13 November 2016

Secondary Skills

My favorite skill system from any roleplaying game is secondary skills from 1e AD&D. A player character receives a secondary skill or skills as follows:
Assign a skill randomly, or select according to the background of your campaign. To determine if a second skill is known, roll on the table, and if the dice indicate a result of TWO SKILLS, then assign a second, appropriate one. (1e AD&D DMG, p. 12)
And here's how secondary skill usage is resolved in the game:
When secondary skills are used, it is up to the DM to create and/or adjudicate situations in which these skills are used or useful to the player character. (ibid)
Got that? Pick a skill, or roll for one, and roll to see if you have a second, then make something up in the game when the skills could be useful.

I can hear gamer heads exploding even as I type. 'That's not a system! That's barely even a rule!' Yeah, I know, and that's why I love it so - it takes all the number-crunching and member-measuring out of skill usage.

Here's an example I wrote on Big Purple about using secondary skills in actual play:
When I ran 1e AD&D, secondary skills served as a sort of catch-all description of things the character knows about or can perform outside of the character's adventuring class. Frex, if your character's secondary skill is forester, she can cruise a stand of timber, fall a tree where she wants it with an axe or saw, rig a rope hoist, balance on a floating log, climb a tree using a rope, maintain a faller's tools, perhaps know a few elvish or gnomish words and phrases, if appropriate to the campaign, and other shit like that.
As I noted in the previous post describing my Boot Hill character, BH is conspicuously short on character attributes beyond basics related to combat: how fast is my character? how good a shot? how steady in a fight? how tough? how much fighting experience? The rules provide a tiny handful of bonuses or 'abilities' to player characters. If your character is a gambler, you receive a Gambler Rating. If your character is a scout or a detective, you gain a bonus to tracking rolls. If your character is or was an artillerist, then you can crew a cannon without the chance of blowing yourself up. If your character is a sharpshooter, you can call your shots.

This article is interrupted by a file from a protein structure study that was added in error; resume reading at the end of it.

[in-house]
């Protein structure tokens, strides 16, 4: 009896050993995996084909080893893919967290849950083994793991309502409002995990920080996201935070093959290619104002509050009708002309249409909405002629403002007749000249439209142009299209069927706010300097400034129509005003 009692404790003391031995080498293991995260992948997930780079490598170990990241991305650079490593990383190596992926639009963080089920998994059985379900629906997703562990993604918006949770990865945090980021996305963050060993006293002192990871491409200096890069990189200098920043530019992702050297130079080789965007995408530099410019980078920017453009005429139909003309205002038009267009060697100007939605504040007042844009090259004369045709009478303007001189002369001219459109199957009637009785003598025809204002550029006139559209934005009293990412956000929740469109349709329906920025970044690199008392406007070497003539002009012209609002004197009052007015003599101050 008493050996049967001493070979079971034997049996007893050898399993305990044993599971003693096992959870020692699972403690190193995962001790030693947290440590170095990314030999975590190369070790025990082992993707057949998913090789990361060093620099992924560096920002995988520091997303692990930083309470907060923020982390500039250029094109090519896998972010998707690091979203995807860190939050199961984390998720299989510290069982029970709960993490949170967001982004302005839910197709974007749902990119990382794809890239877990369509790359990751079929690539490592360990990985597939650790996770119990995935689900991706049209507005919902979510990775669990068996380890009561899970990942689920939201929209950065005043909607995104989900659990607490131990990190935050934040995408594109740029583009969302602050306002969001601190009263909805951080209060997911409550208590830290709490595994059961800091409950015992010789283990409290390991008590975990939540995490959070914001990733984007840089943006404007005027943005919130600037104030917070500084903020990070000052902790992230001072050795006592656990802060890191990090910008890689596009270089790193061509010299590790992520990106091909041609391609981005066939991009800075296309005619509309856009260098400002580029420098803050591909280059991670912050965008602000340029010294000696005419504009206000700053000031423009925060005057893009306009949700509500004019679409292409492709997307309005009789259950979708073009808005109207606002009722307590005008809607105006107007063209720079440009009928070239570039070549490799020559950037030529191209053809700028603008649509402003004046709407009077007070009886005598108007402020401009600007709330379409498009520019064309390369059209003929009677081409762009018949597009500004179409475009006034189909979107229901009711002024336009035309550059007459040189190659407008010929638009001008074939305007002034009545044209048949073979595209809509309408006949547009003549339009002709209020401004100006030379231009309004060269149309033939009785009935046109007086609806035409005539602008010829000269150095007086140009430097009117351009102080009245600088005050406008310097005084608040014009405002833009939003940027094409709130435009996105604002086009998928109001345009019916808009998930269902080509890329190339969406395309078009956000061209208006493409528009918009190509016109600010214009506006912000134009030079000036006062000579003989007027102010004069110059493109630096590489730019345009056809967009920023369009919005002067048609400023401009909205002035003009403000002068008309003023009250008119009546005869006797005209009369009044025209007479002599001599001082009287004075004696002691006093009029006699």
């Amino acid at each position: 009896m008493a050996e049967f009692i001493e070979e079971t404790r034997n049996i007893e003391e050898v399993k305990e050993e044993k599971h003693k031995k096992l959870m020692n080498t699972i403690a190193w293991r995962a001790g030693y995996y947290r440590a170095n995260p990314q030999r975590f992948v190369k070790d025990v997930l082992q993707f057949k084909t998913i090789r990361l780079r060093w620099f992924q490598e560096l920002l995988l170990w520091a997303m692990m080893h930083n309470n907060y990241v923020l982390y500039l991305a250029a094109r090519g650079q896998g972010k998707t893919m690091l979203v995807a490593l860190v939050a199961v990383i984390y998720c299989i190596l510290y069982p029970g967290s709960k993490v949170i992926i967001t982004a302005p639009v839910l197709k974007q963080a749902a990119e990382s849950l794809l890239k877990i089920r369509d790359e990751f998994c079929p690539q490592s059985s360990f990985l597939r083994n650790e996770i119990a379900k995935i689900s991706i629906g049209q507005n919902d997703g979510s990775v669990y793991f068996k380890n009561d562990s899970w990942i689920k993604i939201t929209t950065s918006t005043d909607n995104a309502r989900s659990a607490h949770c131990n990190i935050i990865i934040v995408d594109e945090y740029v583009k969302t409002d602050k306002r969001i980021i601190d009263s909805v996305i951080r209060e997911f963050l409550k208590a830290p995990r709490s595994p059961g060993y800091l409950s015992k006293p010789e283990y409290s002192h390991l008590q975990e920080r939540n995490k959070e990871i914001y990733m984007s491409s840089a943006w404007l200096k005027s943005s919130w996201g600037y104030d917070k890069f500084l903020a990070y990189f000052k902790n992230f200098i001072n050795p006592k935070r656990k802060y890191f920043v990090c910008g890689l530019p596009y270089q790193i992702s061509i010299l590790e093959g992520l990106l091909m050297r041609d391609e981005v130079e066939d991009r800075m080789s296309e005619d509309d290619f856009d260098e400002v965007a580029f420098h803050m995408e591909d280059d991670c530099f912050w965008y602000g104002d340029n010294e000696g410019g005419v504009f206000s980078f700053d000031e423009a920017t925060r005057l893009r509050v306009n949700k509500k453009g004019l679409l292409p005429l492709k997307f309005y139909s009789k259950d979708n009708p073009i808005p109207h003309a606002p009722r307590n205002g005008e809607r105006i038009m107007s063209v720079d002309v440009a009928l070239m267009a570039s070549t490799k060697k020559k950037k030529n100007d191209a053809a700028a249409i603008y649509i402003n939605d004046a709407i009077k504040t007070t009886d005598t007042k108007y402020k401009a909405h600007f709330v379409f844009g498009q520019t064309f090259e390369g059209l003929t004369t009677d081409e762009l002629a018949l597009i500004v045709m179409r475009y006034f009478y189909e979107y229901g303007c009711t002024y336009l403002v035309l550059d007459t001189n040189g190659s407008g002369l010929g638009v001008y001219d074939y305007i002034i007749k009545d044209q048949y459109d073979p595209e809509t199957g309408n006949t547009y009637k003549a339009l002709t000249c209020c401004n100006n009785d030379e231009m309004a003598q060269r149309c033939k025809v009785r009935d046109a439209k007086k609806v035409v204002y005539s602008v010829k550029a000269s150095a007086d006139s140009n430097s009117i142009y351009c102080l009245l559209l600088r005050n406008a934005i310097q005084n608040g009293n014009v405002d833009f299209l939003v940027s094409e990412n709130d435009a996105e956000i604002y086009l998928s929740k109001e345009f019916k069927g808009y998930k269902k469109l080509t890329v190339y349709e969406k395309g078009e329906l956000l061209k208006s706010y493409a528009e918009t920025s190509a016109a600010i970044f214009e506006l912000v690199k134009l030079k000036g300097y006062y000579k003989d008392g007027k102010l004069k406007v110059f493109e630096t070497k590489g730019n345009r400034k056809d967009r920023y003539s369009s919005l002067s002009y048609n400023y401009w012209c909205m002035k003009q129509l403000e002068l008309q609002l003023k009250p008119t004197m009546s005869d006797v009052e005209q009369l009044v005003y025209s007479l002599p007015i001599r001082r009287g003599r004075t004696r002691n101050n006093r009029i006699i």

The interesting thing here is, the only 'ability' for which the game requires a pre-requisite is sharpshooting - your character must have a Gun or Throwing Accuracy rating of 'Crack Shot' or 'Deadeye' to, frex, attempt to shoot a man in his gun-hand. There are zero rules in BH for determining who gets to be a gambler or a tracker or an artillerist. You simply say, 'My character is a gambler,' and roll for your Gambler Rating, or, 'My character is an Army scout,' and take the bonus each time you track. In my earlier post on character creation, I noted that a player could opt to take all three, and when one of the players in our game figured that out, as I alluded in the earlier post, he did exactly that: his character, Murdo Cunningham, is a former Union Army officer who learned to play cards with the other soldiers around the caissons as a member of the Horse Artillery during the Civil War - he then joined the Pinkertons after he left the service, 'shooting Chinamen for the railroads.'

Can you hear the heads popping again, amid keening wails of 'But . . . BALANCE?!' These few abilities in Boot Hill are perfectly balanced, by the highly expedient system of consensus around the table: 'Yeah, okay,' or 'Nah, not happening, dude.'

And that brings me to 2e Boot Hill's skill system: there isn't one.

Really, the only things in BH that even resemble 'skills' are gambling or sharpshooting: characters with a Gambler Rating can cheat, and sharpshooters can call their shots. But every character can track - characters who are scouts or detectives can do it just a little better. Every character can crew a cannon - characters who are artillerists can do it with no chance of the cannon exploding. There are no restrictions on dynamiting, or bronco busting - any character can attempt these without penalty. And there are no skills for all the picayune nonsense which pads the page count of so many roleplaying games, like Accounting or Assaying or Bartending or Saddlemaking - yeah, 3e Boot Hill, I'm looking right into your beady little snake eyes.

Now, there is a school of game design out there which argues that what the game covers in its rules is what the game is about, also known as 'gamers who never played Diplomacy, or didn't get it if they did.' The absence of rules for skills, or backgrounds, or careers - beyond a list of wages for varying Old West jobs - is not proof that the game is nothing more than tabletop skirmish rules - I'm inclined to think gamers who argue that point are, in fact, demonstrating their own lack of roleplaying skill or a terminal failure of imagination, but I admit I'm more than a little uncharitable in this. Mea culpa, mea maxima culpa.

So, how do we decide what a character knows, and is good at, beyond the basic attributes and minimal abilities defined by the rules of the game? We each decide what our characters know, by background, vocation, or avocation, and "adjudicate situations in which these . . . are used or useful to the player character." My character is a cowboy so he can herd cattle: cut out a steer, rope it, hog-tie it and brand it or ear clip it. He can spot diseased cows, or turn a herd in to stop a stampede. He knows brands and a bit of husbandry, can free-trail a string of ponies, treat a lame horse, and can cook and sing, after a fashion. He can fix a broken cinch or build a fence or a cattle pond, though he's loathe to admit doing any sort of labor out of the saddle.